Heritage, Scotland

£9.2 million restoration returns historic halls to the heart of the community

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Caption 'Two of the Graham Construction Joinery Apprentices holding a replica of a Stephen Adam Stained Glass Panel of the Iron Moulders'A £9.2 million project is underway to breathe new life into the 133 year old former Burgh Halls complex at the heart of Maryhill. The scheme will save the iconic Halls for the community and create a thriving centre for business.

Maryhill Burgh Halls were the seat of municipal government in the days before Maryhill was a part of Glasgow. Built in 1878 and designed by renowned architect Duncan McNaughtan, they have lain derelict for the past eight years and are listed on the Buildings at Risk register.

The Halls and adjoining former police station were purchased by Maryhill Burgh Halls Trust in November 2009, and an ambitious programme of building immediately began. It is scheduled for completion in September 2011.

The Main Contractor for the project, Graham Construction, has secured employment opportunities within the local community by creating three apprenticeships in joinery to work on the Halls restoration. John McHugh, Contracts Manager at Graham Construction said: “We have a strong commitment at Graham to employing young apprentices and ensuring they acquire all the skills they need for a rewarding and enjoyable career.”

Maryhill Burgh Halls Trust raised the remarkable amount of funding required to secure a bright future for the treasured Halls and in doing so recapture the splendor of one of the city’s best loved buildings. More than seven years of hard work has been put into developing the proposals for the project, and raising the money needed to bring it to life. The Board of the Trust comprises local people and representatives from partners Maryhill Housing Association, Cube Housing Association, and Glasgow City Council.

Once restored, the Halls will recapture the splendid historic beauty of this treasured building, and provide the local community with: a modern public hall, a cafe and heritage exhibition space, 11 offices, a commercial and community recording studio, nursery, and meeting rooms – all situated around a courtyard garden.

The building’s architectural appeal and historic merit is further enhanced by a unique series of 20 stained glass panels depicting the various trades and industries of Maryhill in the late 19th century. They were designed and manufactured by Stephen Adam, one of the leading stained glass artists of the time. The panels have been held in storage by Glasgow Museums, and the building restoration will allow a number of them to be conserved and returned to the building. Many of the panels feature varied trades and industries of the area.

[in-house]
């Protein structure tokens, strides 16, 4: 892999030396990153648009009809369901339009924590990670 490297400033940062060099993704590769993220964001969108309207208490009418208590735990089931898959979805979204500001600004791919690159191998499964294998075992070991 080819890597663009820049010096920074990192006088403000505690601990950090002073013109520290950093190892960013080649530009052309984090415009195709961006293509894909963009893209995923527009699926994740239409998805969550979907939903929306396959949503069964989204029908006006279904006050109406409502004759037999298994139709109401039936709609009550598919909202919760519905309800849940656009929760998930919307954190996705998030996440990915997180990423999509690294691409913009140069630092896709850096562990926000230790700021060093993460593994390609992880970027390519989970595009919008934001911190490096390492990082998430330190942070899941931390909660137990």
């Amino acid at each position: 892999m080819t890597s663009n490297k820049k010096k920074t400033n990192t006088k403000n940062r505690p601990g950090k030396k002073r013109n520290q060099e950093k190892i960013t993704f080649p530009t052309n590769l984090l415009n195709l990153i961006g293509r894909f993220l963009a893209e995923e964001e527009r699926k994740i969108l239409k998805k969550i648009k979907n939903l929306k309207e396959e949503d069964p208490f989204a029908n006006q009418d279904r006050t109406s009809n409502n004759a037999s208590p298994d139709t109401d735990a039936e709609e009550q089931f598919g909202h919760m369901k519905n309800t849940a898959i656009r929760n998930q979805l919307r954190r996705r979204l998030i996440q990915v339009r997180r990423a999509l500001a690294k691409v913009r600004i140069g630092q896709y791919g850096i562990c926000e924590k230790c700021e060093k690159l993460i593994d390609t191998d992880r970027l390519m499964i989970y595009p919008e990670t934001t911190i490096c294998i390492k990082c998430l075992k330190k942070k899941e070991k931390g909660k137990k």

Most are easily identifiable images such as a gas worker, iron moulder, joiner or boat-builder.

Mr Hunter Reid of the Maryhill Burgh Halls Trust said: “The project represents the fruition of seven years of work by a large number of people. It has allowed the building to be transformed into a series of dynamic spaces that will once again make it the heart and soul of the community.

“The main contractors are doing a very good job on what has been a very complex project with a lot of structural, remedial and new build works on what is a very constrained site. Not only does the project include a lot of restoration work, there is also a significant amount of new build involved, and we are very happy with the progress being made and the standards of quality that have been achieved.”

He added that a series of historic trades workshops have been held at the site, focusing on traditional work such as slating and leadwork, masonry, pointing and joinery. These have been attended by people from the local community and schools.

He added that the Hall is already receiving many bookings for weddings, birthday parties drama performances, dances and conferences, as well as enquiries from potential tenants of the new office units – well ahead of any advertising.

Scotcourt

Scotcourt are delighted to have completed the masonry conservation works on all phases of the Burgh Halls project which included the initial removal of cement rich rendered coatings and the subsequent steam removal of painted coatings prior to the replacement of carved, moulded and plain masonry to all elevations. Lime re pointing,  and dressing were also carried out during the project to enable this important local  historic  listed building  to have continued use under the imaginative and community based scheme initiated by the Burgh Halls Trust.

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